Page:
He coached the Matildas and the Vietnam women’s team, and was also assistant coach of the Thailand men’s national side.

The Tasmania All-Stars side was impressive and included former Middlesbrough First Division player Peter Brine in defence.

Photo: Peter Brine (rear at left) back in Hobart in 2018 to
 catch up with Craig Jones (front left), Nick Di Martino
 (rear right) and Denis Payne. Photo: Walter Pless.
The Tasmanian team was: Phil Kannegiesser - Alan Burton, Peter Brine, Darby Conlan, Chris Hey - Steve Kannegiesser, Eric Young, Willy Peters - Bruce Ward, Mark Oakes (Nick Cook 60), Ian Parker.

The South Melbourne Hellas line-up was: Laumets - Boon, Lutton, Xanthopoulos, Traficante - Stevenson, Shirra, Nicolaides, Campbell - Evans, Buljevic.

The Tasmanian side included other imports such as Eric Young (ex-Manchester United), Bruce Ward (one of the most lethal strikers ever to have played in Tasmania),Ian Parker (brilliant left-winger from the UK), Alan Burton (also from the UK) and Nicky Cook (was with Hull City).

The home-grown talent was impressive, too, with Chris Hey, Phil and Steve Kannegiesser, Darby Conlan, Willy Peters and Mark Oakes all playing from the start.

Eric Young (left) and Ian Parker catch up in Hobart in 2008.
 Photo: Walter Pless.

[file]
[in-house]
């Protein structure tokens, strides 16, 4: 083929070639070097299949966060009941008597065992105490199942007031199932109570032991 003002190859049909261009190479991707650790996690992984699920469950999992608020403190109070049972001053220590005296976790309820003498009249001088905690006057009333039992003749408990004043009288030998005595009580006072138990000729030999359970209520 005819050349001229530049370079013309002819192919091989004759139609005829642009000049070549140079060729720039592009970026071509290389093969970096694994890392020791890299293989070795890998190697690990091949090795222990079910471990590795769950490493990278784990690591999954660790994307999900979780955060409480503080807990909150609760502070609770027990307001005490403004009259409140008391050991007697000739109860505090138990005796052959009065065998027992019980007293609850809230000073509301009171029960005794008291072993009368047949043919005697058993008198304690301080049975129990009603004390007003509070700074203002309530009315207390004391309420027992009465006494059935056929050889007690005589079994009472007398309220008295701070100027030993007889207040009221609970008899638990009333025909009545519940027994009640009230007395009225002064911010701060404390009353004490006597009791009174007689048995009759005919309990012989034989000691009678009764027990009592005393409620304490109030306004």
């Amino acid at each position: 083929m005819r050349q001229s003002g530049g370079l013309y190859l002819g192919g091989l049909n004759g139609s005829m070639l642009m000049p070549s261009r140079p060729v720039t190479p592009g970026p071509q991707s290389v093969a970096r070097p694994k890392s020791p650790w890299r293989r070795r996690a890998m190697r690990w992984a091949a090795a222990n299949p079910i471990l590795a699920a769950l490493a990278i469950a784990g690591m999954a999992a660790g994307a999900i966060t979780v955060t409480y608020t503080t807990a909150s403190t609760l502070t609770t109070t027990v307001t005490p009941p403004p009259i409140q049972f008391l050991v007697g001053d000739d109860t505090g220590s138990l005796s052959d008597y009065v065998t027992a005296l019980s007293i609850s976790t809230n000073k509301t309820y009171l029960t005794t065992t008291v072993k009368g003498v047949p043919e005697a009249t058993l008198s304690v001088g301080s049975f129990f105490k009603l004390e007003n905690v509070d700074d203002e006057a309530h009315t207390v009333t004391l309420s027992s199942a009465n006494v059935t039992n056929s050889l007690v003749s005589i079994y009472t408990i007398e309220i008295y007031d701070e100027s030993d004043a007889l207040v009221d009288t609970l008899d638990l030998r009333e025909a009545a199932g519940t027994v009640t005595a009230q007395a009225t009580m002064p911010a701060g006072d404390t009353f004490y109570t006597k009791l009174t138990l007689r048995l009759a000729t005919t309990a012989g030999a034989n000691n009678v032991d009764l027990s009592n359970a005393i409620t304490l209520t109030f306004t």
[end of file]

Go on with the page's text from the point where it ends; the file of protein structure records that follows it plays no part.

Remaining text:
South Melbourne’s coach was former Greek international John Margaritis, who coached Olympia in Tasmania in the 1960s.

The referee was Tasmania’s Norm Johnston, a top-class official who had come to the State from Western Australia. He was here only a few years before returning interstate.

Goals by Ian Parker in the 11th minute and Bruce Ward in the 79th minute did the job for the home team.

I’d love to see the video of the game. It was filmed from the back of a ute parked on the grass at the side of the pitch near the present scoreboard. I know because David Martin and I were the commentators. David, Reg Tolputt and I used to host a half-hour football show on local radio station 7HT on Saturday mornings. Reg was one of the founders of new club Salvos (Salvation Army) and he was also the manager of one of Steve Darby's Tasmanian sides.

My match report in "Soccer Action" [see above] didn't appear until 10 days later because Steve Darby and I had been attending the semi-finals and final of the Under-20s World Cup in Sydney [won by West Germany 4-0 against Qatar].